“Once you have tasted flight, you will forever walk the earth with your eyes turned skyward, for there you have been, and there you will always long to return.” ~ Leonardo da Vinci
The next installment of my Kimberley story…
Do you know what it’s like to sit in a bush kitchen with a barefoot old aboriginal lady in a faded pink dress – a lady you’ve never met, but who you’ve dreamed about in vivid detail?
It’s a spin out. It’s a crazy feeling that makes you feel tissue-paper thin, like if you breathe too deeply you’ll just bust yourself to pieces and drift away on the wind.
The day that Auntie turned up at the remote outback cattle station I called home, my life changed forever.
While the aboriginal stockman and his brother made a fire to cook the big fresh mudcrabs they had brought, Auntie and I sat down together and drank strong, sweet tea. Mug after mug, pot after pot. At first she didn’t say anything much, just drank her tea and ate the cake I had put out on a plate for her. Then she asked about my family, and where I had grown up. What about my parents? My grandparents? She wanted to know what my ‘country’ was like. And where had my people (family) come from when they all came to Australia in the boats, back in the old days?
We sat on chairs under a tree by the river, not far from the fire, and in view of the main staff dining room. The afternoon shadows drew long, and soon the stockmen and station-hands began to gather for their evening meal. My partner at the time came to see if I was coming in for dinner. Things were strained between us so he didn’t linger when I said I was staying outside to talk with Auntie.
I was almost beginning to think I had imagined the whole flying-through-the-night-sky-holding-Auntie’s-hand thing when she said, “So, girlie, you like our night-time trip?”
My cheeks flamed with embarrassment. What could I say? Would speaking about it make it more real, or less? What if some of the staff heard what we were talking about? Not sure what to do, I smiled.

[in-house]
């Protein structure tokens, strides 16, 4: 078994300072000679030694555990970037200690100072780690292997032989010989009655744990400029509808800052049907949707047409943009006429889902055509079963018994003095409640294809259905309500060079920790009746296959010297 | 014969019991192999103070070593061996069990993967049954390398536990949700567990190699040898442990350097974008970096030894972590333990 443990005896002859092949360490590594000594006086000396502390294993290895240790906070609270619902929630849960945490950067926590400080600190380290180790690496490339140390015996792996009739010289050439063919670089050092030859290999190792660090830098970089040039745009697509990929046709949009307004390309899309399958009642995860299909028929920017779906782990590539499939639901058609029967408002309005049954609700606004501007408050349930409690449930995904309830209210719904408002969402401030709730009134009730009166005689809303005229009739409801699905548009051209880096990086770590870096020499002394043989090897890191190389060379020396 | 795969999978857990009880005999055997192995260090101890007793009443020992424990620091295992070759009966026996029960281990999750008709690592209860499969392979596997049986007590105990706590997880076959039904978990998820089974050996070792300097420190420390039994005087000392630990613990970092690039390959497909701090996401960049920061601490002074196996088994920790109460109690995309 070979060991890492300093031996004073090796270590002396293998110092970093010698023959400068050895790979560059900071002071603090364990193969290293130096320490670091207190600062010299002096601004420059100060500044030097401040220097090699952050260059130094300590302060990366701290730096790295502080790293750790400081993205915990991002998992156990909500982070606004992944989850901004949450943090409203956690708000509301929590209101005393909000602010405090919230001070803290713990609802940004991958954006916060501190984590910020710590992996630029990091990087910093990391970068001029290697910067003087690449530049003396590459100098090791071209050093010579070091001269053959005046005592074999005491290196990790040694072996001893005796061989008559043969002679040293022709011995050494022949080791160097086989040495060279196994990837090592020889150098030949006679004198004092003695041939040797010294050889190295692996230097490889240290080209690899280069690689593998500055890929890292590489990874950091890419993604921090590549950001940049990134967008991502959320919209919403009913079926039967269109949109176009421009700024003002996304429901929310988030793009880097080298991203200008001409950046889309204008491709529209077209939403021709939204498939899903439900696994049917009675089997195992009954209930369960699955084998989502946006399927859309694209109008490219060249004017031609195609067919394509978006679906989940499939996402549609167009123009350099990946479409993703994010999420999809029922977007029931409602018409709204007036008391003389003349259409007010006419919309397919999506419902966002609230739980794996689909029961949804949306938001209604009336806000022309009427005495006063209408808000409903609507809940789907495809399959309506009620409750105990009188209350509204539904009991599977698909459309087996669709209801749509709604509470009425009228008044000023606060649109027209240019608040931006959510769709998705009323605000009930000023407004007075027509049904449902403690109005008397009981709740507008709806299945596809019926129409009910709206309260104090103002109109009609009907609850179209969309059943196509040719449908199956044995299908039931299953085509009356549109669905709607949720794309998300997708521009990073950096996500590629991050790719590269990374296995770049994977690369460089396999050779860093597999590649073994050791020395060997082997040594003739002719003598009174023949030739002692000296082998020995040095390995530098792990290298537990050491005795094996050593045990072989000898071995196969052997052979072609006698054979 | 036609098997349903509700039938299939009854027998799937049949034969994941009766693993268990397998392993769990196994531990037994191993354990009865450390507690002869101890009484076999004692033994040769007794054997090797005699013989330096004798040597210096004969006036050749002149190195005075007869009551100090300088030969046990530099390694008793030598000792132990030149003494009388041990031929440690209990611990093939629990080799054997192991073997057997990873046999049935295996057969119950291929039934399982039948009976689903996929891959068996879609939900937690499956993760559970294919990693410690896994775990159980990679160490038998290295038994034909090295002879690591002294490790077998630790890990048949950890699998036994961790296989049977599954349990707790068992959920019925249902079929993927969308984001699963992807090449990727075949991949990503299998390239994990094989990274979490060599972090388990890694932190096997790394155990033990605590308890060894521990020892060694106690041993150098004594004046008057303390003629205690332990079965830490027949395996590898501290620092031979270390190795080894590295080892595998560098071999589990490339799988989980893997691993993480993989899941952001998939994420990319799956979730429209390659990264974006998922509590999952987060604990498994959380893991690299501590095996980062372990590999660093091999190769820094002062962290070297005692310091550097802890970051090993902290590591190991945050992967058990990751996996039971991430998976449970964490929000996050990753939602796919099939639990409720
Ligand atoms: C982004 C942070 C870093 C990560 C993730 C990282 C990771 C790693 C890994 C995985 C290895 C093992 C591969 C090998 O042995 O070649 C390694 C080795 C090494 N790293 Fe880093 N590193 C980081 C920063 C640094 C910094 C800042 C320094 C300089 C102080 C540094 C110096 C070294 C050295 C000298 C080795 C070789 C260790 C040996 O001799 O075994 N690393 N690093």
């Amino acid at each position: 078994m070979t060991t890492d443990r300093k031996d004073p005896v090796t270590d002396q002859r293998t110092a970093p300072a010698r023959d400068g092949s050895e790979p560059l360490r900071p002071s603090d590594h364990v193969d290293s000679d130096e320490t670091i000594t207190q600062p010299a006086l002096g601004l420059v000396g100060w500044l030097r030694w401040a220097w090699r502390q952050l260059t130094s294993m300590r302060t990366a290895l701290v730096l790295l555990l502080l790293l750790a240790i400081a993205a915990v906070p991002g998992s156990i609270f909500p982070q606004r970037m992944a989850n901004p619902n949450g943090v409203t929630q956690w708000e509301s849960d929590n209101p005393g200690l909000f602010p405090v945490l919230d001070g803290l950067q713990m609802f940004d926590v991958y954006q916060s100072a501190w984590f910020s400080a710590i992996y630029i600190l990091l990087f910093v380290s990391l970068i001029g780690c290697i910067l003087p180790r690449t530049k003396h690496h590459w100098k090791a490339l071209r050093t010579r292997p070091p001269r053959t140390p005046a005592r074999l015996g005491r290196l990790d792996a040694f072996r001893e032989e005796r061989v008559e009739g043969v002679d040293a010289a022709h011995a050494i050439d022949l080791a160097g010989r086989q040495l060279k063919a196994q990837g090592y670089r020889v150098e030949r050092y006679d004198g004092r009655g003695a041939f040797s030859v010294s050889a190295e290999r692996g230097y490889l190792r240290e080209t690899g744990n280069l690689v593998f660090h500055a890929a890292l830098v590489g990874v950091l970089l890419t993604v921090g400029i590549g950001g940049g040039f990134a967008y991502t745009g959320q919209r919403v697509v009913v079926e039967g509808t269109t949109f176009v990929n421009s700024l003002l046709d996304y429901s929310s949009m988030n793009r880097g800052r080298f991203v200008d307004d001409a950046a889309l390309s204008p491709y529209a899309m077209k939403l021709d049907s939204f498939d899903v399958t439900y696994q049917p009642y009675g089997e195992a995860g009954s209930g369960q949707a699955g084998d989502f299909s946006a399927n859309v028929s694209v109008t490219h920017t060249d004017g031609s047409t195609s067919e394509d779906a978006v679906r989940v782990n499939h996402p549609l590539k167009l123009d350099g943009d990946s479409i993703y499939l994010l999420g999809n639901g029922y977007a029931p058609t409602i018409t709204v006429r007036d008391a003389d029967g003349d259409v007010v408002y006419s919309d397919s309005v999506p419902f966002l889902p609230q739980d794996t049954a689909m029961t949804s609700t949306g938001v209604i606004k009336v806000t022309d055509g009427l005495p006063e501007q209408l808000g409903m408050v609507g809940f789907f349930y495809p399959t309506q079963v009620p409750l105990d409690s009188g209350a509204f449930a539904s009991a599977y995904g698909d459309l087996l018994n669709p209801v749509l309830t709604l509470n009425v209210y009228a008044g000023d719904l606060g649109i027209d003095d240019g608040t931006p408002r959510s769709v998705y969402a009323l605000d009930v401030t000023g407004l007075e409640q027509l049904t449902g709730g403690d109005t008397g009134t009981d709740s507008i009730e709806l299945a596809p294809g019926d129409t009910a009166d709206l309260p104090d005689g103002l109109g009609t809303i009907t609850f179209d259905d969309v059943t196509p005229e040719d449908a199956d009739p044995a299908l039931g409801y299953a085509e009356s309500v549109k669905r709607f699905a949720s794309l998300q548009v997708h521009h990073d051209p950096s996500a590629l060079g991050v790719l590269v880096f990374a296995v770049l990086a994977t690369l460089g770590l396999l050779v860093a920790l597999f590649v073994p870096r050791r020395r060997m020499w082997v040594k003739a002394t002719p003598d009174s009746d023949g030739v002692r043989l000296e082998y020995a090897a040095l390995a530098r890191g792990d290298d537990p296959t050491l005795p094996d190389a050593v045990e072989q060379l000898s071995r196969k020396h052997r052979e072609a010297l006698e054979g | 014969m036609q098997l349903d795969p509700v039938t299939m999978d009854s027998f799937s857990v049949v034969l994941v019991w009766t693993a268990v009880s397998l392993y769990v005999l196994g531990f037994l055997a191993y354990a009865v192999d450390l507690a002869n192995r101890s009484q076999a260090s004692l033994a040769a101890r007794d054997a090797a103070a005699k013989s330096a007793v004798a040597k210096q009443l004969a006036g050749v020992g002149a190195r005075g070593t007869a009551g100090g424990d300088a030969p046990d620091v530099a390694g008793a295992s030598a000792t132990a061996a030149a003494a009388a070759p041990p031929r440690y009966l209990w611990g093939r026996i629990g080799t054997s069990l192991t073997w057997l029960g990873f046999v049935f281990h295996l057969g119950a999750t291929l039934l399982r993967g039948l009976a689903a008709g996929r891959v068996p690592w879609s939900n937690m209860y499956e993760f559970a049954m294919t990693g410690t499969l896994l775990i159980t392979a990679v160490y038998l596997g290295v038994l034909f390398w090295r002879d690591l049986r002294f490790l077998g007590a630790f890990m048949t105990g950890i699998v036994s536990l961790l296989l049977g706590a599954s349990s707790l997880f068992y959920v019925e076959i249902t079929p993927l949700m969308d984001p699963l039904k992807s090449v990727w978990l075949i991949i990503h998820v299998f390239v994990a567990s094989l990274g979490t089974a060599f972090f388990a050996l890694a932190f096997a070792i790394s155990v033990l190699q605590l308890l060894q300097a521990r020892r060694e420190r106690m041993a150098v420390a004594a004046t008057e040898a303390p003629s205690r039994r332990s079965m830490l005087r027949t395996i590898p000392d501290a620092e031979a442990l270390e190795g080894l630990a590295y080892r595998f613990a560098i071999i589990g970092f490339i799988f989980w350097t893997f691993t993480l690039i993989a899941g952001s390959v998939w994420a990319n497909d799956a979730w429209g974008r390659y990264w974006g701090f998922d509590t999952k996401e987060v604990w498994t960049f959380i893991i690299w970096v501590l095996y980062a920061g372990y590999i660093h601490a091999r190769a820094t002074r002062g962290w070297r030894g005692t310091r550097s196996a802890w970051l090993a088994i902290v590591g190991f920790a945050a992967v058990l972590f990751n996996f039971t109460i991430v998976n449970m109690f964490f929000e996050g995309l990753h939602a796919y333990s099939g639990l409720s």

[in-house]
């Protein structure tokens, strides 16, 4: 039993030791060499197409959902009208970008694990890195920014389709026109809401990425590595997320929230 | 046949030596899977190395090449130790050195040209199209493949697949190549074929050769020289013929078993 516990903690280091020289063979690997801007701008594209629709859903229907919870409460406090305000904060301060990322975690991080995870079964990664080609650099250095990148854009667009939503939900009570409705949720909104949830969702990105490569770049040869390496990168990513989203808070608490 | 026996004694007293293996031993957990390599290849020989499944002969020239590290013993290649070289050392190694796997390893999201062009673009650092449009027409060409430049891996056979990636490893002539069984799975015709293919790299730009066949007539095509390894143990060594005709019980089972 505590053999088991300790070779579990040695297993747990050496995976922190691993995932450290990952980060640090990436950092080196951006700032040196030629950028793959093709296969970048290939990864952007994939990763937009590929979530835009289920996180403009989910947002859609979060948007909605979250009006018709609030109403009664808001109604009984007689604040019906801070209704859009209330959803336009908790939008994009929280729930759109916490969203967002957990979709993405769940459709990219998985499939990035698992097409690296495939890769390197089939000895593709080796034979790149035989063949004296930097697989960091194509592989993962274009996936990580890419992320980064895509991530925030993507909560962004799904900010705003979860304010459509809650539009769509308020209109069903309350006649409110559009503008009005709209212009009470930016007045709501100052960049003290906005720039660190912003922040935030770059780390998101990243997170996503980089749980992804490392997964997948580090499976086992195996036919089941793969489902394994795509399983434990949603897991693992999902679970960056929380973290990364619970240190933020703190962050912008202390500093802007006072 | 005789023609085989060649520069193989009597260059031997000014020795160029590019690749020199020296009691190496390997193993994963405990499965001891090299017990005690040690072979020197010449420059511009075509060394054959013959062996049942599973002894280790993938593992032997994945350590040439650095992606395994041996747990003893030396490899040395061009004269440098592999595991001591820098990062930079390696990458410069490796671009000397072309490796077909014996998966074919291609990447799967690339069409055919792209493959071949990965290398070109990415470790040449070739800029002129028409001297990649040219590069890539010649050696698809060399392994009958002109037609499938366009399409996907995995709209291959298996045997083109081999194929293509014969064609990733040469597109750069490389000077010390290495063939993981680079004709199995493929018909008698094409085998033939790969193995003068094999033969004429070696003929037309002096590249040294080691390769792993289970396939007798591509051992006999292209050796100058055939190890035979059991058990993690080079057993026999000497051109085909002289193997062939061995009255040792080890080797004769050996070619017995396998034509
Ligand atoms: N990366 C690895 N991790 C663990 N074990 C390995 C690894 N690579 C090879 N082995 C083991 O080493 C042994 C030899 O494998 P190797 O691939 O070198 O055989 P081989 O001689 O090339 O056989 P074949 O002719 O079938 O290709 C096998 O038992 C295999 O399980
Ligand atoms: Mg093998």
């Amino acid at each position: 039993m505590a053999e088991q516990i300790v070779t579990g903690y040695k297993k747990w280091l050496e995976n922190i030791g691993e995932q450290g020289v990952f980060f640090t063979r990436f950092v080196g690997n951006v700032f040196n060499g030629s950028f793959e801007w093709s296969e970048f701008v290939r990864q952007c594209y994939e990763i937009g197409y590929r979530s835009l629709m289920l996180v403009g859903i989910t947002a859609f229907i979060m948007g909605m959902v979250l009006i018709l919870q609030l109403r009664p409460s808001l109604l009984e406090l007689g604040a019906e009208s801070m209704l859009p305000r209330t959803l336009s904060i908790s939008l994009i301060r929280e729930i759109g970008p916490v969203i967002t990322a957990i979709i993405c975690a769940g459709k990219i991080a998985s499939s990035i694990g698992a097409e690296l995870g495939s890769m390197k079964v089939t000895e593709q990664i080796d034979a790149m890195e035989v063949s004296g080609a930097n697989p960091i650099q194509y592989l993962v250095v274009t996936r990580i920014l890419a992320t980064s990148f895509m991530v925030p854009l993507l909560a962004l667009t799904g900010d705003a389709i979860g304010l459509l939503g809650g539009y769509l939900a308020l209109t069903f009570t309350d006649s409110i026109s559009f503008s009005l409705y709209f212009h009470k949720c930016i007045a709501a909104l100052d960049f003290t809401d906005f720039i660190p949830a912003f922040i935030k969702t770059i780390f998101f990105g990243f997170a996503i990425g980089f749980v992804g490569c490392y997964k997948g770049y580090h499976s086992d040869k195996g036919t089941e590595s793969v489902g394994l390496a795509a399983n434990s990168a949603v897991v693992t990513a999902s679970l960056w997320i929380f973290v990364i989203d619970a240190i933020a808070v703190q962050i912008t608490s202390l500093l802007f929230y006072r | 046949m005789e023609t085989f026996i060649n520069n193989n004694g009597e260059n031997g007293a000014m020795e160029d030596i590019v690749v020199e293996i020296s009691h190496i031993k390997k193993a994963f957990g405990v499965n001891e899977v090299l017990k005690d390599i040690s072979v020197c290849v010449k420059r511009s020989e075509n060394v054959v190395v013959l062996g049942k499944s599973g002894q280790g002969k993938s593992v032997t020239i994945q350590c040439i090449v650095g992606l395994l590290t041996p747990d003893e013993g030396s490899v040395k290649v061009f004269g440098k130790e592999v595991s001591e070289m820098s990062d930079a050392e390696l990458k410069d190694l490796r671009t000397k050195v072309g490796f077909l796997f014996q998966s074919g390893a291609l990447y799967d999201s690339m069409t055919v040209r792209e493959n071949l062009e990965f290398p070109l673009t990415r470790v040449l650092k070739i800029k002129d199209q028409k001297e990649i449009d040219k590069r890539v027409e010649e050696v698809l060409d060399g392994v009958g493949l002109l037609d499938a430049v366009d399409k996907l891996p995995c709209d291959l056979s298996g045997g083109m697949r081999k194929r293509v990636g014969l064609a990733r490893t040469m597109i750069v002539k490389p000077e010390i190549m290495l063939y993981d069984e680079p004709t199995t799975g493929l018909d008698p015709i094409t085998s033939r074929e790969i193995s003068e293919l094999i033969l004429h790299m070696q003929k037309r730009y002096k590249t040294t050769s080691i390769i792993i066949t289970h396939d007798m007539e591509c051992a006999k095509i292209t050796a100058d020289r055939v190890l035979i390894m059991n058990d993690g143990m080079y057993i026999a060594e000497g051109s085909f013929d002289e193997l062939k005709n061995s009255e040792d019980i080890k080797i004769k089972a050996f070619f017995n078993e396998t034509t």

“Your grandmother, your women-folk, they tell you about dis thing? They take you in the sky?”
“No.” My voice was small, hesitant. It didn’t sound like my own. It was as if I was brimful of tears and if I opened my mouth any wider or said anything else I would dissolve into a puddle of salt water.
Auntie sighed and patted my hand. “No one help you with dis thing? No one get you ready?” She seemed puzzled, perhaps even a little sad. She sighed again and shuffled her feet in the dirt.
The sky filled up with stars.
When the crab was ready we feasted together in companionable silence. The two men stayed by the fire, drinking beer and eating. Others joined them but Auntie and I stayed where we were, under the tree. My partner came out of the dining room, and called to me, “You coming, Nic?”
I shook my head and he trudged off. I felt guilty, and part of me wanted to run after him, but the rest of me was glued to the spot.
“Dat your fella?” Auntie asked, inclining her head.
She shook her head, her mouth a grim line. “Dat all finish. You be dat ting, it all finish.” She made a wiping motion with her hands and a clicking noise with her tongue. Her face became very serious. “Finish. Understand?”
In my heart I did.
If I kept sitting here, I was making a choice. She was giving me a choice.
I was so far from home, so far from everything that had shaped me or made my life make sense. Out here I was drowning in loneliness, so far from fitting in, so far from everything familiar. Out here I was someone else. I was something else. And I couldn’t seem to make it stop. I didn’t want to make it stop.
The stockman came over with his big yellow torch, In his other hand he held a flask of tea, and an unopened packet of sweet biscuits. He looked at Auntie, but didn’t say anything. It still seemed as if they were having a conversation, the air thick with their thoughts.
She wiped her hands on her dress and stood up. “You come up country, okay? Come sit with me at my place. We got plenty to talk about.”
I stayed sitting on the plastic chair, my hands gripping the sides tightly, as if I might fall off if I didn’t hang on. I made my choice. “Okay,” I said. “I’ll come visit you.” I had no idea what I was agreeing to. It felt bold and reckless and a little bit stupid. I felt drunk with the fullness of what I’d just done.
“Good,” said Auntie. “But I see you first. Take you flying some more. Show you some things.” She chuckled, and cradled my face in her hands. “You got the stories in you. Plenty stories. Old stories. Dat’s your magic.”
She pinched my cheek, hard enough that it stung. “Gonna make big-time magic, girlie. You dat ting.” Auntie said it happily, smiling so that her whole face lit up, and she tapped me hard on the breast bone as she said it, just above my heart.
All of a sudden my heart was racing. I felt a wild heat coursing through my body. It looked like the night was lit up with sparks. There was no way I could stand up.
“Don’t go walkin’ in the night-time alone with dem owls, okay?” Auntie said sternly as she left.
“Okay.” I didn’t know what else to say. Something big had just happened and I didn’t even know what it was, but I felt it, right down to my bones.
And those big old owls, they just kept watching…